Ashcroft got draft deferral to teach law

Attorney general pick avoided Vietnam in taking job at college

January 16, 2001|By THE BOSTON GLOBE

Even those dedicated to the multiple-front offensive being waged against former Sen. John Ashcroft's nomination for attorney general do not quibble with his longtime commitment to public service: two-term Missouri attorney general, two-term Missouri governor and six years in the U.S. Senate.

But when Ashcroft faced induction into the Army in 1967, at the height of the Vietnam War, he sought an occupational deferment from his local draft board on the grounds that his civilian job was critical. The Springfield, Mo., board approved the deferment.

The critical job for the new 25-year-old law school graduate was teaching business law to undergraduate business students at Southwest Missouri State University in Springfield.

Ashcroft's teaching position was offered by an SMSU business professor who was an active member of the Assemblies of God church where Ashcroft's father was pastor and an influential figure in the community. That professor, Vencil Bixler, said last week that Ashcroft knew he would not escape the draft without the teaching job and the deferment it afforded him.

Bixler said Ashcroft was offered the teaching job three months before he graduated from law school at the University of Chicago. At the time of his graduation, Ashcroft had passed a preinduction physical and would have been quickly drafted but for the offer by SMSU and the decision by his hometown draft board.

Ashcroft was among hundreds of thousands of men in his age group who took advantage of various deferments to sidestep service during the war. And many local draft boards liberally interpreted what constituted a critical job.

In early 1968 a Cabinet task force concluded that occupational deferments were no longer needed and urged that they be ended. The task force noted that "the lack of need" for such deferments was underscored by the fact that more than half of them had been awarded to people who did not hold critical civilian jobs.

Under Selective Service guidelines in force in 1967, Ashcroft's position was not deemed critical to the economy, according to documents examined by The Boston Globe.

Senator John F. Kerry, a Democrat of Massachusetts, who was decorated for heroism in Vietnam, said the focus on Ashcroft needs to remain on his conservative views, which will be aired when his confirmation hearings start today. And Kerry said the war was so divisive that he long ago ceased questioning choices other men made in the 1960s.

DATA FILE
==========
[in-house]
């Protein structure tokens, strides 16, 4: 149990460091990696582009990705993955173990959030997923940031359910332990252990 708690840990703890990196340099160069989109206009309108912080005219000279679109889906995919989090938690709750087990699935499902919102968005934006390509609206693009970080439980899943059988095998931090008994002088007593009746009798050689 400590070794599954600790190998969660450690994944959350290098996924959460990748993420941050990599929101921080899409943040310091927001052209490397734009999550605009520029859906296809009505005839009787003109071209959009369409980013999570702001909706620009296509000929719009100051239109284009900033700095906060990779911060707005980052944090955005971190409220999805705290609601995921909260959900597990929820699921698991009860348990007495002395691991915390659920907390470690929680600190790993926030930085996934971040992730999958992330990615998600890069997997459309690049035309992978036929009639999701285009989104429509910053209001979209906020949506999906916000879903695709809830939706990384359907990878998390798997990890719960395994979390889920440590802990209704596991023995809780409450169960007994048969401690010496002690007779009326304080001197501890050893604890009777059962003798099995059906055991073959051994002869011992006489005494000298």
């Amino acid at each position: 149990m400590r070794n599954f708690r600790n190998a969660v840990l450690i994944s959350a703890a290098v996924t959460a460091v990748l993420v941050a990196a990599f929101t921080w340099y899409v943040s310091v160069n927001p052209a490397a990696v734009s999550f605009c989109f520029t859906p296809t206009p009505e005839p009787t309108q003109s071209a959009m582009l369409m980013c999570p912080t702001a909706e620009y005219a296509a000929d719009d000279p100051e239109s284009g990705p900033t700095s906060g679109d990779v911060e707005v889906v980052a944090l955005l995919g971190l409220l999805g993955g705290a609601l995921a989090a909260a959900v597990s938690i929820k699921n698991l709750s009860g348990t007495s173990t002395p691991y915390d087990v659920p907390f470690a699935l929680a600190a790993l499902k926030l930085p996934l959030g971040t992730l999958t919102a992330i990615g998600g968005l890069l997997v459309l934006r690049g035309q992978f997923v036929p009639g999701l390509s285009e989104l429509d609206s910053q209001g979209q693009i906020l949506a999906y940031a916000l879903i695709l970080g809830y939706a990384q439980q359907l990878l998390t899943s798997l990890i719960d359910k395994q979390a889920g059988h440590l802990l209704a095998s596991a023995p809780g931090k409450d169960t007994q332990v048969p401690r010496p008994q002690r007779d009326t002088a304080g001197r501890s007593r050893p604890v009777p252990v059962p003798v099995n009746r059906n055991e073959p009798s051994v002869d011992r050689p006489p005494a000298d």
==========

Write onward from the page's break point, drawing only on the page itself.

But he said Ashcroft's wartime choice "fits a pattern of a lot of hard-line, conservative hawks with a similar history of avoidance of personal responsibility."

Mindy Tucker, a spokeswoman for President-elect George W. Bush who has been fielding questions for Ashcroft, said that SMSU was "pretty adamant" about having the new law school graduate teach there. "He was not seeking to avoid military service," Tucker said.

Like many others who went to college and graduate school during the 1960s, Ashcroft received regular student deferments during his undergraduate years at Yale University, where he graduated in 1964, and his three years at law school in Chicago. In May 1967, his local draft board earmarked him for induction, according to his Selective Service records.

But in June, the board reversed itself and awarded Ashcroft the occupational deferment on the basis of the prospective teaching position, which began in September 1967.

A Boston Globe review of the decisions made by the Green County, Mo., Selective Service Board, which includes Springfield, found that few of Ashcroft's contemporaries were awarded occupational deferments. Of the 984 men born in 1942 like Ashcroft, 34 were able to avoid military service by getting and keeping, those deferments.

The month Ashcroft won his deferment, occupational deferments were held by 264,000 men nationwide - out of more than 35 million men who were registered with the Selective Service.

Even after the Cabinet-level group recommended an end to occupational deferments months after Ashcroft won his, Selective Service Director General Lewis B. Hershey continued to allow local boards to grant them, based on local needs. So in June 1968, Ashcroft's occupational deferment was continued.

In late 1968, while he still held the occupational deferment, Ashcroft also established a private law practice in Springfield with his wife, Janet, and stopped teaching.

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